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Kirsten Greenidge pulls out all the stops in “Greater Good,’’ among the most ambitious of her plays in terms of structural complexity.

It’s not her best — that distinction still belongs to the Huntington Theatre Company’s 2012 production of “The Luck of the Irish’’ — and, clocking in at nearly three intermissionless hours, “Greater Good’’ is in need of tightening. Ingenious though its structure is, the play’s mechanics sometimes get in the way of its story.

But as always with this probing playwright, it’s a story that matters, making her new drama an experience worth having and a challenge worth taking. What unspools in “Greater Good’’ is an absorbing cautionary tale about the ways the best interests of students — the greater good — can fall victim to the machinations and infighting of those who should have those interests at heart, but don’t.

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In our perilous current national moment, Greenidge’s play also carries a broader message about the vitality and vulnerability of our political system and the forces working against democracy itself, creating a need to, as dramaturg Ilana M. Brownstein writes in a program note, “nurture it, and feed it.’’

We don’t see the students in the play’s fictional Gleason Street School, an alternative private school near Boston that ranges from pre-kindergarten to eighth grade. Instead, the focus in the opening scene is on a fractious and scattershot meeting of the school’s parents’ council. It’s a deftly funny scene, proving that parody is among Greenidge’s manifold gifts. (She then goes on to juggle multiple other tones and styles, including a surrealistic interlude, in the rest of “Greater Good.’’)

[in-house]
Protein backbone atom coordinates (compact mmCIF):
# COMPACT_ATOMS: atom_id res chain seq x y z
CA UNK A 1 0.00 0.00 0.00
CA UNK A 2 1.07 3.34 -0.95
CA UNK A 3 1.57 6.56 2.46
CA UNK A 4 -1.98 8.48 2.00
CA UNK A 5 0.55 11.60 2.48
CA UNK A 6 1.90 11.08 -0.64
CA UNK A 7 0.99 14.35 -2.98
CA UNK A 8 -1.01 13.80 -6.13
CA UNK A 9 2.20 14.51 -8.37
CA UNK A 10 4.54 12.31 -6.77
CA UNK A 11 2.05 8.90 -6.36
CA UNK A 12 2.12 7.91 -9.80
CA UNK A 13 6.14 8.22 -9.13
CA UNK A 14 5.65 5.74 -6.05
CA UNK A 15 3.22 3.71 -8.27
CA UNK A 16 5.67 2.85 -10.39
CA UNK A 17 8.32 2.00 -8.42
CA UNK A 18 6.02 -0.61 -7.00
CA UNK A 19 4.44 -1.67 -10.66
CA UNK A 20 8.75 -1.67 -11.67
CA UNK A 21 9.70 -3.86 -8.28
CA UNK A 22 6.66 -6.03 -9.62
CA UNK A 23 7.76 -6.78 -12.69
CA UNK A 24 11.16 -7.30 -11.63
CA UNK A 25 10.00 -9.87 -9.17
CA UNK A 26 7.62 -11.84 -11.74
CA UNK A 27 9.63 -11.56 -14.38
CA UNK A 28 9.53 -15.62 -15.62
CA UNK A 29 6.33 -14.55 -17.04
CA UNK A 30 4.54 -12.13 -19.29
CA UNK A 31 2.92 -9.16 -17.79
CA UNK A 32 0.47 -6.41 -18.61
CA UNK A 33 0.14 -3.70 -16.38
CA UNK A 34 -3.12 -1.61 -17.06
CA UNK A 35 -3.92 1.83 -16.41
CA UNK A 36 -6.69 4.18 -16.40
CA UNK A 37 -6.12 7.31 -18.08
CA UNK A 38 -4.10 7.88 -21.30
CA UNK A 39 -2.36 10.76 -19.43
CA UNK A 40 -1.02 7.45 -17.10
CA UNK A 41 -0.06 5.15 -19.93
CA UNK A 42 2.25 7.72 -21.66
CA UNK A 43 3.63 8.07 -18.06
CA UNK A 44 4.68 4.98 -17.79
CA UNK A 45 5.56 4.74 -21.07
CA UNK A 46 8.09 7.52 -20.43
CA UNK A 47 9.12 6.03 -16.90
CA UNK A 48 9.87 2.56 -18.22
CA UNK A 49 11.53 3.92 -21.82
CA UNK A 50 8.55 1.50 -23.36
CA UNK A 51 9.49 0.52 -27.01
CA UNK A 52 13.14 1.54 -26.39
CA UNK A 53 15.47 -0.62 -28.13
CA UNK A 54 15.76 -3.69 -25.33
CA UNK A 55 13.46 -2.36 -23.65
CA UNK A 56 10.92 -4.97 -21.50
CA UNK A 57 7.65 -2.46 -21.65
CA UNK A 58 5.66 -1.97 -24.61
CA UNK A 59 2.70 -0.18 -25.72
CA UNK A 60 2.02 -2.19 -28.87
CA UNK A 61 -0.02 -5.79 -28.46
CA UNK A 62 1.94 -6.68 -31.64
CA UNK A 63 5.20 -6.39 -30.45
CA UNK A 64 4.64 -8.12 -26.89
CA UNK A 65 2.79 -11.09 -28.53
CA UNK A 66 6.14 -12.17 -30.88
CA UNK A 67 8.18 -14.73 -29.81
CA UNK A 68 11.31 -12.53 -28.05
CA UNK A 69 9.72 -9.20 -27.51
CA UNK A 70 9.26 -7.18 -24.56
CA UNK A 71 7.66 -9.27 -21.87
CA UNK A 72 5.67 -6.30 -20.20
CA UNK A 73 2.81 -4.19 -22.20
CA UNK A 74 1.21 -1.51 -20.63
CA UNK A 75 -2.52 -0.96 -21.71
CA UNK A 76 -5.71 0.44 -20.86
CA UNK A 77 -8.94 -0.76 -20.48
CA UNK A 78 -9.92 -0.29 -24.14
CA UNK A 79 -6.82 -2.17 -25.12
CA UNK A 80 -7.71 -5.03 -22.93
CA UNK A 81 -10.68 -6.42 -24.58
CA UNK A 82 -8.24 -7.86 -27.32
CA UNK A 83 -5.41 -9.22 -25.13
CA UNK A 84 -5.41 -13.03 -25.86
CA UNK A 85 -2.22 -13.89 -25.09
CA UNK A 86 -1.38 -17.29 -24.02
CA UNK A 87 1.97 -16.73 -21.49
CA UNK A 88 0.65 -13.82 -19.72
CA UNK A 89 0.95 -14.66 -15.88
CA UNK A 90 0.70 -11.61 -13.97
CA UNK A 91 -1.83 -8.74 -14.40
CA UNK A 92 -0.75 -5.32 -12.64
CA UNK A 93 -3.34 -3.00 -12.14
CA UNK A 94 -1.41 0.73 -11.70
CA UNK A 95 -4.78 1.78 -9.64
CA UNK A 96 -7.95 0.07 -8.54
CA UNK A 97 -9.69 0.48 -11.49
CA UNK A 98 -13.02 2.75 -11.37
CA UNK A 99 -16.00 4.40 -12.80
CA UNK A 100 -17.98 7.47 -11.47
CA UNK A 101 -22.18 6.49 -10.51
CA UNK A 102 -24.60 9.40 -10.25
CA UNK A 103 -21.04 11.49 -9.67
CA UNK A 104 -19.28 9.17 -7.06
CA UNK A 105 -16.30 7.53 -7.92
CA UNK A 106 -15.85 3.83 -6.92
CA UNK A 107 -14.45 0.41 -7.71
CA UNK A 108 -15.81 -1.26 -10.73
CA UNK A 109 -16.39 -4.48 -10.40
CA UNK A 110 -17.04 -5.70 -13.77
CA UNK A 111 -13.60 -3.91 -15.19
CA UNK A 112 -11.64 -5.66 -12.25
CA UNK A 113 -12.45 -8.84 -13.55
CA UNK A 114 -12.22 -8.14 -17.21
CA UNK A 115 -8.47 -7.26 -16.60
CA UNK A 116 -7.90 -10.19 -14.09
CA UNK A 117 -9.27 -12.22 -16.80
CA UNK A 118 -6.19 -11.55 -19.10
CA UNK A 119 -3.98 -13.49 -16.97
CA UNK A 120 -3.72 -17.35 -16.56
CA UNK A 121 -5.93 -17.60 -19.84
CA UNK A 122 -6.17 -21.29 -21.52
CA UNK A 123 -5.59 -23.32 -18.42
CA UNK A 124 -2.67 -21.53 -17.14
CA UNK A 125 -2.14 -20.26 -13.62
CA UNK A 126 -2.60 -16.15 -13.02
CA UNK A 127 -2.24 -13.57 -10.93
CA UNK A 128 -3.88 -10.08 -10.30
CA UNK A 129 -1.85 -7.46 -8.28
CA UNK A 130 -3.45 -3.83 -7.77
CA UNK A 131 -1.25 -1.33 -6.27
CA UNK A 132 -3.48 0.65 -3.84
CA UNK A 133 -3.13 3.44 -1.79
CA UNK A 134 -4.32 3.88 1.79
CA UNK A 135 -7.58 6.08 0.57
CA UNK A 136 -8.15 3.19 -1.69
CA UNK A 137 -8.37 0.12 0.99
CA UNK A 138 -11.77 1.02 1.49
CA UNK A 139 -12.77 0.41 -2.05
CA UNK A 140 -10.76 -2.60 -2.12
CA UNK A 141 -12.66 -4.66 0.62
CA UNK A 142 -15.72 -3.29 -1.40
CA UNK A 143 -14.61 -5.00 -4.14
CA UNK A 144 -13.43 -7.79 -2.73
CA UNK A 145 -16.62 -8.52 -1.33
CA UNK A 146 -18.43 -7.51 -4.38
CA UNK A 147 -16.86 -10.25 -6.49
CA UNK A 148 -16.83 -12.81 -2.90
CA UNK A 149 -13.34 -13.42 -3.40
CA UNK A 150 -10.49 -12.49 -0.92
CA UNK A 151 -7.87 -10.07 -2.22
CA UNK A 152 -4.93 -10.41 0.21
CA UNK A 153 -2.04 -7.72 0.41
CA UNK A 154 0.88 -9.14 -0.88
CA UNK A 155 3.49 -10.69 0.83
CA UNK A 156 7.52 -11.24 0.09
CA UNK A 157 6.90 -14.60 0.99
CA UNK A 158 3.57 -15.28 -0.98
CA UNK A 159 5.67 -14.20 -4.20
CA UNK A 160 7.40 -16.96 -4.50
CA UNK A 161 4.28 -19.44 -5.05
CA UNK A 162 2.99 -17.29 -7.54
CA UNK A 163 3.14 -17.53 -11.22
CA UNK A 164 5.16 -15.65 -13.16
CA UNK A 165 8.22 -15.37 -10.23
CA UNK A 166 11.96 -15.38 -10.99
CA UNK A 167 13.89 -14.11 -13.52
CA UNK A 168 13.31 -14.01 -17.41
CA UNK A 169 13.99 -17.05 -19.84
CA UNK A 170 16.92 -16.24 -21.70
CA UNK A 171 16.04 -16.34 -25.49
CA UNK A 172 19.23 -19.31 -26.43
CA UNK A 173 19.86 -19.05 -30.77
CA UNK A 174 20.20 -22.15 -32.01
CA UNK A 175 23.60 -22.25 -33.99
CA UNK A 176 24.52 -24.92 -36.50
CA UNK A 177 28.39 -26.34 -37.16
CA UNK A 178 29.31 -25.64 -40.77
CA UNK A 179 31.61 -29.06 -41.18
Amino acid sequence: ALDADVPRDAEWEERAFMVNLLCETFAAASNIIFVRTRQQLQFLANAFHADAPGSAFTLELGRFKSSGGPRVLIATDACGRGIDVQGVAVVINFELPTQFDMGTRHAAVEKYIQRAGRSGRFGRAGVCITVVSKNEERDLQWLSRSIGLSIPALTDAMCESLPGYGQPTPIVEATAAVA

As they anxiously discuss Gleason Street’s precarious finances and fret about whether the school is fulfilling its mission, the parents are at cross-purposes. Personal tensions flare up, or they get mired in opaque issues of procedure and terminology. A mysterious figure named Ann keeps being evoked, after which the table falls silent. One parent says ominously that there is “no money coming in after what Ann did.’’ What Ann did isn’t revealed until near the end of the play, but by then the culprits of what amounts to generational betrayal have become quite clear in “Greater Good.’’ Maybe they include Ann, and maybe they don’t.

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“Greater Good’’ was developed and workshopped at Company One Theatre, where Greenidge is artist in residence, and which is now presenting the play’s world premiere in collaboration with the American Repertory Theater. An exemplary cast is directed by Steven Bogart, whose previous work at Company One includes memorable productions of “Peerless,’’ “Dry Land,’’ and “Shockheaded Peter.’’ Bogart makes shrewd use of the Commonwealth School in the Back Bay, where “Greater Good’’ is being staged. That site-specific approach lends an atmospheric texture of authenticity as, from scene to scene, the audience moves through classrooms, offices, and stairwells while the play takes them on a nonlinear, time-shifting journey through Gleason Street’s fight for its life. (Once they arrive at each room, the audience is usually seated.)